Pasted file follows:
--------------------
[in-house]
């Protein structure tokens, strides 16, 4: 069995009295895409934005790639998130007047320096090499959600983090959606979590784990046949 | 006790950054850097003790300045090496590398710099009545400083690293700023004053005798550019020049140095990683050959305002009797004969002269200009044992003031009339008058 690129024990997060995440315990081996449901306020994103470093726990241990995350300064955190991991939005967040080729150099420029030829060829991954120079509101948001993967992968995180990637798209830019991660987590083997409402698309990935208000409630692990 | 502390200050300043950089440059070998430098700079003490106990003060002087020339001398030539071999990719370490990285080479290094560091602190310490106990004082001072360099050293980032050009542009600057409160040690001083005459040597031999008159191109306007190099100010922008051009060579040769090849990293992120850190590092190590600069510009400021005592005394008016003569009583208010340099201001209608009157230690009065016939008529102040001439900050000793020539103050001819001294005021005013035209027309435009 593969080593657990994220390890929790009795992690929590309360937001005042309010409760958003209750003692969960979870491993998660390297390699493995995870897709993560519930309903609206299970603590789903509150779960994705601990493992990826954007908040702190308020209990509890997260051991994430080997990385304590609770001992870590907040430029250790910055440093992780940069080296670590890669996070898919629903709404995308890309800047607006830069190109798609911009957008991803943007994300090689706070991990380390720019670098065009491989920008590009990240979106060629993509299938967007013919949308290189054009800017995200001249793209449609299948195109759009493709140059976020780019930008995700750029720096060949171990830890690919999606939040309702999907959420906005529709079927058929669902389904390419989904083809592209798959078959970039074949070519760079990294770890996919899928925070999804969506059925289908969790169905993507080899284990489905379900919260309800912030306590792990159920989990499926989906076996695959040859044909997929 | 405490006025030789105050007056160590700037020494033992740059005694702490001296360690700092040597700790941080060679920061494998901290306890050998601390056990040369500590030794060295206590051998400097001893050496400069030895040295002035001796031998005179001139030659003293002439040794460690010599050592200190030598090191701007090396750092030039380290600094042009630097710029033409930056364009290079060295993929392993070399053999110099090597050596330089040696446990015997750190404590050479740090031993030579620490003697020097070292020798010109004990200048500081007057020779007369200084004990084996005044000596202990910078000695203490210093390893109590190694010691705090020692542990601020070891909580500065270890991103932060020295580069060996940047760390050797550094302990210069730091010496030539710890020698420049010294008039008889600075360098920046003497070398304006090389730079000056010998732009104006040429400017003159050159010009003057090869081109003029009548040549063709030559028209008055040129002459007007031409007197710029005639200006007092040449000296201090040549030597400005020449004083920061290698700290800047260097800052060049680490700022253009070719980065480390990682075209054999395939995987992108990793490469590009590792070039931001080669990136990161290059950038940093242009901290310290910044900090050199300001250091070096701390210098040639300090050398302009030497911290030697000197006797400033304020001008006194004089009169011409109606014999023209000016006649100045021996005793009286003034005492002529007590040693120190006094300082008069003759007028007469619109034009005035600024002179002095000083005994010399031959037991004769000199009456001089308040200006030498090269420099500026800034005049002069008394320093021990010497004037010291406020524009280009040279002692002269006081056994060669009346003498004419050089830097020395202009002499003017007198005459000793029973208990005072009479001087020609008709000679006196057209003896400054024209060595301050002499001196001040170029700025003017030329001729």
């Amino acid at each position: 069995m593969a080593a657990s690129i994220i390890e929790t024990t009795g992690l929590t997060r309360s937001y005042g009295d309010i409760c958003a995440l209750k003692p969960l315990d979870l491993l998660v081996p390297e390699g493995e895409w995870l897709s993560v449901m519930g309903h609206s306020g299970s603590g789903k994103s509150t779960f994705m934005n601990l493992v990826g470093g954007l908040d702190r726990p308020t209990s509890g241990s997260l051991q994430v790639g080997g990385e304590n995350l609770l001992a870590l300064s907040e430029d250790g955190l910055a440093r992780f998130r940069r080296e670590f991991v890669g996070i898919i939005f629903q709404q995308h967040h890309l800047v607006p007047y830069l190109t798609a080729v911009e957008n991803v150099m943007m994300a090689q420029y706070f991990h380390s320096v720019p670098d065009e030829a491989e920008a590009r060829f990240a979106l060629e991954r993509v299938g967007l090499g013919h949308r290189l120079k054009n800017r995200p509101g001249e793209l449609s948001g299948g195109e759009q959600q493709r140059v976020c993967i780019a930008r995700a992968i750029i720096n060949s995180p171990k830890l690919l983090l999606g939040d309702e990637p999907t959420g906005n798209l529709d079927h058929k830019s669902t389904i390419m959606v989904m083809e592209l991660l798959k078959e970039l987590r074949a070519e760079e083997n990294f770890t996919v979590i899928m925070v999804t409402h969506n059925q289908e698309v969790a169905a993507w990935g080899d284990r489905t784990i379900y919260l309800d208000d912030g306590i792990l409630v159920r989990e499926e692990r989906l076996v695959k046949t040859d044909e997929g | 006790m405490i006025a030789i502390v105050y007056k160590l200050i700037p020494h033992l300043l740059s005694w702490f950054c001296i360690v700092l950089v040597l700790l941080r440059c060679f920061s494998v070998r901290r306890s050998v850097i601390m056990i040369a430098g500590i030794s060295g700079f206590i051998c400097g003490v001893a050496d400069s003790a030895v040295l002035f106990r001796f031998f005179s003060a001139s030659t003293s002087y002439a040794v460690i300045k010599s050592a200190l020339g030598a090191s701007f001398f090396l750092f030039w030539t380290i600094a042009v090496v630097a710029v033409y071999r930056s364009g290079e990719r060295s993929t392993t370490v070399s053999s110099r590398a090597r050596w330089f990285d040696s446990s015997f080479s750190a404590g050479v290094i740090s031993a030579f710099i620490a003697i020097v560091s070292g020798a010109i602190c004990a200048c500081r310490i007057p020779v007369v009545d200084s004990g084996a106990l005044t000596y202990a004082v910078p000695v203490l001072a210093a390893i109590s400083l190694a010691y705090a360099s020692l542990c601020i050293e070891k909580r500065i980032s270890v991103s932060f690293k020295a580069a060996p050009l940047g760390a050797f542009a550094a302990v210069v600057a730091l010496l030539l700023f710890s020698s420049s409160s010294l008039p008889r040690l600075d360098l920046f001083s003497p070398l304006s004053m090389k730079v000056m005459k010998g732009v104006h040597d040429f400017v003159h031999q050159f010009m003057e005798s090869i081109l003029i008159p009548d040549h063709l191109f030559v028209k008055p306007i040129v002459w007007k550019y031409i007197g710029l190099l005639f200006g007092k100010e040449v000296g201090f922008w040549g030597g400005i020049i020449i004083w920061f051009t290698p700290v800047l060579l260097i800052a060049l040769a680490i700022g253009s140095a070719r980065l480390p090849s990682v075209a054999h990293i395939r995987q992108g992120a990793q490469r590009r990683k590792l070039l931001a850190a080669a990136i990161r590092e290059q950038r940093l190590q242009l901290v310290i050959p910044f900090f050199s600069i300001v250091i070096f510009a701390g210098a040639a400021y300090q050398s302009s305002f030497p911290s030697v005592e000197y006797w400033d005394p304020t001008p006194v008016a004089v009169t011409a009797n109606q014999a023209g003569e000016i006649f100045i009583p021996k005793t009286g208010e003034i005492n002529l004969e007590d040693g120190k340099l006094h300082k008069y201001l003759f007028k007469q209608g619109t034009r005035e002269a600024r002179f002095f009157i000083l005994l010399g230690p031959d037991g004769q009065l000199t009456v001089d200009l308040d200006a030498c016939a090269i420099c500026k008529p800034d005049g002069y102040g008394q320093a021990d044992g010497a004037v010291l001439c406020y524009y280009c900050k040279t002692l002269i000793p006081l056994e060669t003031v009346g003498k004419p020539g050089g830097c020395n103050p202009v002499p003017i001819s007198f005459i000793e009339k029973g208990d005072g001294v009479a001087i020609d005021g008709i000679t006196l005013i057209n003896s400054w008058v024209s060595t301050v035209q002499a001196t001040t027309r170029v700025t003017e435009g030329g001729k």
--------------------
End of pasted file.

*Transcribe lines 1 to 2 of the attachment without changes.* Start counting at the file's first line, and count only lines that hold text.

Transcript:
[in-house]
């Protein structure tokens, strides 16, 4: 069995009295895409934005790639998130007047320096090499959600983090959606979590784990046949 | 006790950054850097003790300045090496590398710099009545400083690293700023004053005798550019020049140095990683050959305002009797004969002269200009044992003031009339008058 690129024990997060995440315990081996449901306020994103470093726990241990995350300064955190991991939005967040080729150099420029030829060829991954120079509101948001993967992968995180990637798209830019991660987590083997409402698309990935208000409630692990 | 502390200050300043950089440059070998430098700079003490106990003060002087020339001398030539071999990719370490990285080479290094560091602190310490106990004082001072360099050293980032050009542009600057409160040690001083005459040597031999008159191109306007190099100010922008051009060579040769090849990293992120850190590092190590600069510009400021005592005394008016003569009583208010340099201001209608009157230690009065016939008529102040001439900050000793020539103050001819001294005021005013035209027309435009 593969080593657990994220390890929790009795992690929590309360937001005042309010409760958003209750003692969960979870491993998660390297390699493995995870897709993560519930309903609206299970603590789903509150779960994705601990493992990826954007908040702190308020209990509890997260051991994430080997990385304590609770001992870590907040430029250790910055440093992780940069080296670590890669996070898919629903709404995308890309800047607006830069190109798609911009957008991803943007994300090689706070991990380390720019670098065009491989920008590009990240979106060629993509299938967007013919949308290189054009800017995200001249793209449609299948195109759009493709140059976020780019930008995700750029720096060949171990830890690919999606939040309702999907959420906005529709079927058929669902389904390419989904083809592209798959078959970039074949070519760079990294770890996919899928925070999804969506059925289908969790169905993507080899284990489905379900919260309800912030306590792990159920989990499926989906076996695959040859044909997929 | 405490006025030789105050007056160590700037020494033992740059005694702490001296360690700092040597700790941080060679920061494998901290306890050998601390056990040369500590030794060295206590051998400097001893050496400069030895040295002035001796031998005179001139030659003293002439040794460690010599050592200190030598090191701007090396750092030039380290600094042009630097710029033409930056364009290079060295993929392993070399053999110099090597050596330089040696446990015997750190404590050479740090031993030579620490003697020097070292020798010109004990200048500081007057020779007369200084004990084996005044000596202990910078000695203490210093390893109590190694010691705090020692542990601020070891909580500065270890991103932060020295580069060996940047760390050797550094302990210069730091010496030539710890020698420049010294008039008889600075360098920046003497070398304006090389730079000056010998732009104006040429400017003159050159010009003057090869081109003029009548040549063709030559028209008055040129002459007007031409007197710029005639200006007092040449000296201090040549030597400005020449004083920061290698700290800047260097800052060049680490700022253009070719980065480390990682075209054999395939995987992108990793490469590009590792070039931001080669990136990161290059950038940093242009901290310290910044900090050199300001250091070096701390210098040639300090050398302009030497911290030697000197006797400033304020001008006194004089009169011409109606014999023209000016006649100045021996005793009286003034005492002529007590040693120190006094300082008069003759007028007469619109034009005035600024002179002095000083005994010399031959037991004769000199009456001089308040200006030498090269420099500026800034005049002069008394320093021990010497004037010291406020524009280009040279002692002269006081056994060669009346003498004419050089830097020395202009002499003017007198005459000793029973208990005072009479001087020609008709000679006196057209003896400054024209060595301050002499001196001040170029700025003017030329001729």